As well as rhythm, try to vary the construction of sentences. In English, the natural sentence order is subject-verb-object, for example: Jim pushed the bike. You should maintain this as much as possible to keep a certain amount of readability, but you can change the structure to add some depth to the writing by adding a subordinate clause: As Mark had pulled his back, Jim pushed the bike.

One thing I will say - avoid too many hanging participles in your work. Example: Turning, Maya saw the figure in the window.

This can make sentence clunky. Better to say: Maria turned, saw the figure in the window. This keeps immediate tension, whereas the first example loses all tension. My advice - use them sparingly.

Here are some useful tips on what to avoid and what to include.

10 Things to Avoid In Narrative

1. Cliché - avoid all hackneyed phrases.
2. Too many adverbs
3. Passive voice
4. Too many adjectives
5. Double adjectives - i.e use of two adjectives within a sentence.
6. Too many modifiers – “she rumbled”, “he snapped” etc.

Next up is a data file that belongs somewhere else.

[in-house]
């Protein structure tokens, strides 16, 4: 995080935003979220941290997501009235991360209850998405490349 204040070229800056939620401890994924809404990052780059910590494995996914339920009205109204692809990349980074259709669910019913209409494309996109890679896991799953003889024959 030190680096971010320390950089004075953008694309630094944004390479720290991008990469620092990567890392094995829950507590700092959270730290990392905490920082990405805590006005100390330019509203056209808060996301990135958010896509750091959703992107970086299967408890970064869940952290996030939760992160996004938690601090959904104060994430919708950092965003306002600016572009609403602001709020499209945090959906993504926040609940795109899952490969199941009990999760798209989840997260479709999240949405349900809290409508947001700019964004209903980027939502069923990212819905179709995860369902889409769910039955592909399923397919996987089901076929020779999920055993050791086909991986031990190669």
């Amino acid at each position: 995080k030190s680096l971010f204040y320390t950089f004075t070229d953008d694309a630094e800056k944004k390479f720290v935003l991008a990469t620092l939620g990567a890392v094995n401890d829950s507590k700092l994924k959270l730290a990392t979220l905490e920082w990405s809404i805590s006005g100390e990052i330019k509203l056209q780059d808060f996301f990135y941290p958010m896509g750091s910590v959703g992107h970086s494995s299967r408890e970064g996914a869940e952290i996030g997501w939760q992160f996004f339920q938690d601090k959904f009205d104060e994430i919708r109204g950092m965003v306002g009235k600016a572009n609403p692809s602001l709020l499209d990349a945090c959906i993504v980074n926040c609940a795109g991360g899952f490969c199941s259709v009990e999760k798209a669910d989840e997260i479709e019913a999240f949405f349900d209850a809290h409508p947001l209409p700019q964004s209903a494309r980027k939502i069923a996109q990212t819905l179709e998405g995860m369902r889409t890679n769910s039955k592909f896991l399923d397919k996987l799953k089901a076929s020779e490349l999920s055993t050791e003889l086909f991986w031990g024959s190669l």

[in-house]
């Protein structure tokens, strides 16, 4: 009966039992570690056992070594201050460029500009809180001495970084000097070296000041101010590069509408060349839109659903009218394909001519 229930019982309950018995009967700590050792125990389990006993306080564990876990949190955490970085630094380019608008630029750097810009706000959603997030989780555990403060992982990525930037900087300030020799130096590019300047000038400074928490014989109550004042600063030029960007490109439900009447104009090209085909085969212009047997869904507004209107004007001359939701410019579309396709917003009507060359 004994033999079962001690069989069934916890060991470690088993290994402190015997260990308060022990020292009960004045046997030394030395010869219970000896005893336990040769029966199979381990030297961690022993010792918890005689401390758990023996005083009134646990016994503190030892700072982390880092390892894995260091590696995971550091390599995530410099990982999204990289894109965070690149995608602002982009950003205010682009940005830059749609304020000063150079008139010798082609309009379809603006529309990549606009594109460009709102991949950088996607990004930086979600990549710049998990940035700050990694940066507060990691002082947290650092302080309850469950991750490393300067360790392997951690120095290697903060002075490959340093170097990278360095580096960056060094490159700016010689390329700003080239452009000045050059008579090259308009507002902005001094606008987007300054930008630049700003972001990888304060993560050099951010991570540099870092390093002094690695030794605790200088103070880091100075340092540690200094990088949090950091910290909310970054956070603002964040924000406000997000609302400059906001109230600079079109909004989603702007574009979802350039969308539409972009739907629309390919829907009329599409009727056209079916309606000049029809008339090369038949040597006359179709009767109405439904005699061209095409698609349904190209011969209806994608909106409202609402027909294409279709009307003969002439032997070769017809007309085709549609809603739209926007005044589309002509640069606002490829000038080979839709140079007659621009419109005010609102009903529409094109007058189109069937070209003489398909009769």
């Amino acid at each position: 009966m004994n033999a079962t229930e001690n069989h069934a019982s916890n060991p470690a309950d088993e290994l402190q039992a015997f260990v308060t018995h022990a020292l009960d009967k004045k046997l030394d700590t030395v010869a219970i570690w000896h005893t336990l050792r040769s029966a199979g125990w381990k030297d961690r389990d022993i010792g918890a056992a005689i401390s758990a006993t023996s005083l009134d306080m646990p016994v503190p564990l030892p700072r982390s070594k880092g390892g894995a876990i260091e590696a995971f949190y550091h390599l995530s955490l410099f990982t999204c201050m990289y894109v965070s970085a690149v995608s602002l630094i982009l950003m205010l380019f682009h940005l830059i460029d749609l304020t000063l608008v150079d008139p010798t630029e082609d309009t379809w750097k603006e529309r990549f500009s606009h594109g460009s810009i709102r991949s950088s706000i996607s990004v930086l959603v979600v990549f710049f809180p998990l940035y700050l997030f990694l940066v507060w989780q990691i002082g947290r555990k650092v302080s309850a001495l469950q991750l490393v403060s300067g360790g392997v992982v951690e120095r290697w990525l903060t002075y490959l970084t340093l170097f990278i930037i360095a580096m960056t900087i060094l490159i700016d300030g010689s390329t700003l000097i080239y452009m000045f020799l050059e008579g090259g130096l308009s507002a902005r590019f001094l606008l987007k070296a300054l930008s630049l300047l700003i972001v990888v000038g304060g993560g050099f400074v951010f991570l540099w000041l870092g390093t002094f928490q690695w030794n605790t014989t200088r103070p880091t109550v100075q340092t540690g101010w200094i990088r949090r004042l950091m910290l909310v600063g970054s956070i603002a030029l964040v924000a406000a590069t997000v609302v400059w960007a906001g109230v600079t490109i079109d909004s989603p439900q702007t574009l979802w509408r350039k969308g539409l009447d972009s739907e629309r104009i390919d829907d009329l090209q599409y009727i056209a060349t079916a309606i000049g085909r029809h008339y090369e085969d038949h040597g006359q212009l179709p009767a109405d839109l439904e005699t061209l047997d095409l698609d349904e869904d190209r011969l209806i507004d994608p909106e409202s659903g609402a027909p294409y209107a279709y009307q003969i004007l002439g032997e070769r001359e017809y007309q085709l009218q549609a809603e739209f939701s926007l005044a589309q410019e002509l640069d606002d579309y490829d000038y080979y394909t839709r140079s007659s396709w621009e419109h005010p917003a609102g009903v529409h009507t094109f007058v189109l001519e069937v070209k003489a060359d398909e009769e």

7. The word ‘There’ - use a better choice of a verb, other ‘than there was a light in the doorway.’ Instead, try ‘a light flickered from the doorway.’
8. Double negatives – We don’t need no shopping.
9. Purple prose.
10. Simple grammar mistakes.

10 Things to Include in Narrative

1. Context - Make it meaningful; otherwise, it can lead to over writing.
2. Rhythm of sentences – vary sentences to keep the flow.
3. Reveal your characters through dialogue
4. Aim for clarity and simplicity.
5. Viewpoint – stick to it.
6. Obstacles and conflicts.
7. Indirect Exposition (Show, Don’t Tell)
8. Atmosphere and tension
9. The senses – remember to include the senses when writing.